Dear PoP – Are Clothes Lines Legal?

Photo by flickr user kenneoh

“Dear PoP,

Can you ask your readers if clothes lines (outdoor) are legal in Washington, DC? I thought they were illegal, but I can’t seem to find the correct answer…”

Wow, I’ve seen lots of clothes lines around DC. I just assumed, of course, it was legal. Why would it be illegal? Like a blight or something? Maybe there are rules like clothes can only be hung on a line for like 6 hours or something? Anyone know if there are any rules on this?

Personally I like clothes lines when they are in people’s back/side yards or fire escapes. But I suppose if everyone had one in their front yards it could look a bit odd…

45 Comment

  • How could these be illegal?

    • ah

      I was told, with a threat of a $500 fine, that having a firewood stack was illegal.

      So I can see how clotheslines would be.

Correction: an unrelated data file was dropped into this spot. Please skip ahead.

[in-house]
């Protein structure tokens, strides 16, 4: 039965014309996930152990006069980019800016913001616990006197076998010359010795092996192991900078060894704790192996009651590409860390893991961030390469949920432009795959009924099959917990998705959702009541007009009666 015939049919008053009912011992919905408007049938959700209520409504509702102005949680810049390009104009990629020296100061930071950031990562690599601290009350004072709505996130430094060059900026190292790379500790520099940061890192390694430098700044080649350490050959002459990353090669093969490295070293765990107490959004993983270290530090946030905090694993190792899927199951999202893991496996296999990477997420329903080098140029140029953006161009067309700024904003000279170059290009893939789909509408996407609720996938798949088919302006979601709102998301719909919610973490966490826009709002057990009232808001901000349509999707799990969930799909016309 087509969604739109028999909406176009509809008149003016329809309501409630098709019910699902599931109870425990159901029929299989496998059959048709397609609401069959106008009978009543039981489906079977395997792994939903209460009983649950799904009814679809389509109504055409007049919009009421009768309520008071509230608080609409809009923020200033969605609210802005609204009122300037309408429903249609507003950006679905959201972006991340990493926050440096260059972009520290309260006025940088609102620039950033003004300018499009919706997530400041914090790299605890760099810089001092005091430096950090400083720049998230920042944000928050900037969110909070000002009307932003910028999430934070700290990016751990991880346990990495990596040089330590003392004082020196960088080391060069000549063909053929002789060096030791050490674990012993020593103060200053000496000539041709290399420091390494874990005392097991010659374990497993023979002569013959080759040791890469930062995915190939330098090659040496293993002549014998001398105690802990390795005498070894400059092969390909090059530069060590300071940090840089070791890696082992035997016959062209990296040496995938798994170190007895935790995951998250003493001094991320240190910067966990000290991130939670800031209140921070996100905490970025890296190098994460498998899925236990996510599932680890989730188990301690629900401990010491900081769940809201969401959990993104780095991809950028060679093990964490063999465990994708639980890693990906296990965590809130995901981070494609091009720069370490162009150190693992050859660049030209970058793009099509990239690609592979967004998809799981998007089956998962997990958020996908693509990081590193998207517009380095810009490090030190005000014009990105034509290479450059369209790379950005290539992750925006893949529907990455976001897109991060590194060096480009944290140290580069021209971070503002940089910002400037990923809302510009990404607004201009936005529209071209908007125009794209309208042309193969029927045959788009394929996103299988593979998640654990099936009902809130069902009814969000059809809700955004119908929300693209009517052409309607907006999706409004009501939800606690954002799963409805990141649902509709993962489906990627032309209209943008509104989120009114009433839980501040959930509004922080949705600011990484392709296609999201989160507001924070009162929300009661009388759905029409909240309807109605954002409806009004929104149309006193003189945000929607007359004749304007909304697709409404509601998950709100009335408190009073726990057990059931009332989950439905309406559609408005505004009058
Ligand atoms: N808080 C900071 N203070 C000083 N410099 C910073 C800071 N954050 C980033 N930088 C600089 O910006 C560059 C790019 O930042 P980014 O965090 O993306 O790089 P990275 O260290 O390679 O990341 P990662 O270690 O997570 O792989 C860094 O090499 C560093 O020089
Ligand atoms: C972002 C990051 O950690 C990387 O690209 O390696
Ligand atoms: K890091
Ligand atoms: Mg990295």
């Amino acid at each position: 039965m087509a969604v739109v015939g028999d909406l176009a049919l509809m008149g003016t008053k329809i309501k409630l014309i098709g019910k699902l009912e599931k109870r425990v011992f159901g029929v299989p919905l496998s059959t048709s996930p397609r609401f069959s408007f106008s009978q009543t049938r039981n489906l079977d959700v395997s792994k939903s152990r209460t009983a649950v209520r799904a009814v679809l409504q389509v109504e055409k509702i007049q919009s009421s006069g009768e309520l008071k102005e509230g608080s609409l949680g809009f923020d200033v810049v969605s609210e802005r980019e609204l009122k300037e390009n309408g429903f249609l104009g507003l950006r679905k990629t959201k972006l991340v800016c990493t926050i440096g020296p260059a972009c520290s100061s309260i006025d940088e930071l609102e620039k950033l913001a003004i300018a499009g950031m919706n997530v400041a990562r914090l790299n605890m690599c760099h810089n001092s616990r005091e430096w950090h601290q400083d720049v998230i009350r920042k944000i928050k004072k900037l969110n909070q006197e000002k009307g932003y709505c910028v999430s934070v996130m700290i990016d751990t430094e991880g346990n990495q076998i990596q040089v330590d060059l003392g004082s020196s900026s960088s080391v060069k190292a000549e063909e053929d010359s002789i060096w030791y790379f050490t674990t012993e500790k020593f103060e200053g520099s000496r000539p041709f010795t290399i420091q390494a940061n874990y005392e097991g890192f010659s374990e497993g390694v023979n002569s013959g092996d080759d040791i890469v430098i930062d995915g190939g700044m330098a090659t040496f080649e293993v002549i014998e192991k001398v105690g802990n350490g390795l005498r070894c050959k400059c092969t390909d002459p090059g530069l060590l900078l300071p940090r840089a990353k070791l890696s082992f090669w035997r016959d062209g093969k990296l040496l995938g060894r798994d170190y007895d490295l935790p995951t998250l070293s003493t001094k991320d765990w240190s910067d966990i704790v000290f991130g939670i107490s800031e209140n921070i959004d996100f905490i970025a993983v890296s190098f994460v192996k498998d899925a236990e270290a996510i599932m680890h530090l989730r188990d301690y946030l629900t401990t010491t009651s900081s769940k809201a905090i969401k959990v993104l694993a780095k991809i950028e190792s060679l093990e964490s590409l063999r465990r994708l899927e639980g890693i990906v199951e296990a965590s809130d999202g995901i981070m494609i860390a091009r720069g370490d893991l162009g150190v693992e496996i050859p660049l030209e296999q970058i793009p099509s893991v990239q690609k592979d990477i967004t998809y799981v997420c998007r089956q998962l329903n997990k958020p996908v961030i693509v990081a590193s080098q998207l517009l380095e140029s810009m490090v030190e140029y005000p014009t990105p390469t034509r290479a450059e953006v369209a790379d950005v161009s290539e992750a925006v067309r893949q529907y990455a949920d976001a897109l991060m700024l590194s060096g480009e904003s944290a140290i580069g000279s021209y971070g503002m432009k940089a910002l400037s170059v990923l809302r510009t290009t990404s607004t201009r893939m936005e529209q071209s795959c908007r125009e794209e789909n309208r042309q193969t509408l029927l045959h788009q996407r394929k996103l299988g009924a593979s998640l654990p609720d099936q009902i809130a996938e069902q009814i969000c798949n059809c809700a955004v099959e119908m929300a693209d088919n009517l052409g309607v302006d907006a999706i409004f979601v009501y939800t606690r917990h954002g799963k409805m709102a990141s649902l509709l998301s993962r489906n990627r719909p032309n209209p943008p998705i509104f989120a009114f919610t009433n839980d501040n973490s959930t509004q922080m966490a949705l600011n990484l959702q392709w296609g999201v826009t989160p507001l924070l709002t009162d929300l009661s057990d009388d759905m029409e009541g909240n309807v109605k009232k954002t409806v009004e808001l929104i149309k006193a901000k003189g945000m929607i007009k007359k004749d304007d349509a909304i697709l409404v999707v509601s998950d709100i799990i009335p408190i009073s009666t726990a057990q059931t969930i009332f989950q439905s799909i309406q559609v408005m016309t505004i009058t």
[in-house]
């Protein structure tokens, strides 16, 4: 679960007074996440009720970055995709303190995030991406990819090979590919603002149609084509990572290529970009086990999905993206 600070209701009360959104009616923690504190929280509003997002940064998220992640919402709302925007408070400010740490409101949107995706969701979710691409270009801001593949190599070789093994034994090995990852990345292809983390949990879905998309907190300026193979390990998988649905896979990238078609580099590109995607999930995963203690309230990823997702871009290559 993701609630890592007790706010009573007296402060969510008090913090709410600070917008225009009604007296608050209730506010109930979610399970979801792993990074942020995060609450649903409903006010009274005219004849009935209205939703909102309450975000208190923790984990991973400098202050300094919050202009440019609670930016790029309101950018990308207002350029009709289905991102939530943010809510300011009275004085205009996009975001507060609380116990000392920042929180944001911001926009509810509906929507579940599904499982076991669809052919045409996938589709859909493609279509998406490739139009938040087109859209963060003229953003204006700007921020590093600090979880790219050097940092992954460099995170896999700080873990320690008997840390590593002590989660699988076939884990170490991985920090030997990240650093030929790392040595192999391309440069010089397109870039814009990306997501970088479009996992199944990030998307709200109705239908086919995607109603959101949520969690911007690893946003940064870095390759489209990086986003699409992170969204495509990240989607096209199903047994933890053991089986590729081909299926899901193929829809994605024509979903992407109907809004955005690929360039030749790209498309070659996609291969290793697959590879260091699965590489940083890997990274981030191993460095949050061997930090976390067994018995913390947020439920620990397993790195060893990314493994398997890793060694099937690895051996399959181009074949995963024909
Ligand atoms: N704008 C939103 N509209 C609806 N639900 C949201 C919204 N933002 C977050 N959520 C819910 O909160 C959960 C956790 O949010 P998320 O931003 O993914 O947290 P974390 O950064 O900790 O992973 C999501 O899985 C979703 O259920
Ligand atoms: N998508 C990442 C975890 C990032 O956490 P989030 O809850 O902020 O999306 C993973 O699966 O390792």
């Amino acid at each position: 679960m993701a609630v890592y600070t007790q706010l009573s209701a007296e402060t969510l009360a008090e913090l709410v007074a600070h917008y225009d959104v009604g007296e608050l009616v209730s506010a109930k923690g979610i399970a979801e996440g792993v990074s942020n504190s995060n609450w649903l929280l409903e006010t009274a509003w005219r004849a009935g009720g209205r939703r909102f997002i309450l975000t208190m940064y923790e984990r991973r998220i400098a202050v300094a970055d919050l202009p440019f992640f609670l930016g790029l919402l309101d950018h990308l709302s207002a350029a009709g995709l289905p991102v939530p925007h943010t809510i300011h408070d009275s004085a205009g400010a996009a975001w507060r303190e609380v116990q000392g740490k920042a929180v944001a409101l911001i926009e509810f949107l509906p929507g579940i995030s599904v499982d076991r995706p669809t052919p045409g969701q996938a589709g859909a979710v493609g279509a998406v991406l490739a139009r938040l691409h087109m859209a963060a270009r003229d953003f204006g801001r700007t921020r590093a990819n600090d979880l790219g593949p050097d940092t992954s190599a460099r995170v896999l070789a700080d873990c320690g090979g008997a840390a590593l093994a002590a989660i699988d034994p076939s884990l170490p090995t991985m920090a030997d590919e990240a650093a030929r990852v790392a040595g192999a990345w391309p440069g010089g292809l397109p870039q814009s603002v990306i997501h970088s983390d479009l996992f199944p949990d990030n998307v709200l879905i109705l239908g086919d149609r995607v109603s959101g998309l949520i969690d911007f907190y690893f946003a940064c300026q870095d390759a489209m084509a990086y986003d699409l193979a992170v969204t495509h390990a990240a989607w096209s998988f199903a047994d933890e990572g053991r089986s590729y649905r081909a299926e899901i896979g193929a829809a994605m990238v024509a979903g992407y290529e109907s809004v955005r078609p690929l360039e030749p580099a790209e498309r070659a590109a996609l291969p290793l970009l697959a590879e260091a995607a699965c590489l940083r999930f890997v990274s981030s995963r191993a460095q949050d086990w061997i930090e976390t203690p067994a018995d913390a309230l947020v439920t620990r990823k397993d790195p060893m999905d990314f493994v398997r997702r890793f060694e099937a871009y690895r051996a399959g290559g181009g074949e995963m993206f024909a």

Anyway, the answer I’m aware of is that 24 DCMR 102.2 prohibits the use of public “parking” for laundry drying, which I take to mean you can’t have a clothesline going across the street, but could in your backyard.

      • Rats can live in firewood stacks. I think that’s the rationale.

        • ah

          Rats can live pretty much anywhere, so it’s not a very compelling rationale.

          (But, yes, that’s what they told me. They could not tell me, however, whether they had ever actually found rats in any of the thousands of firewood stacks around the city, let alone mine.)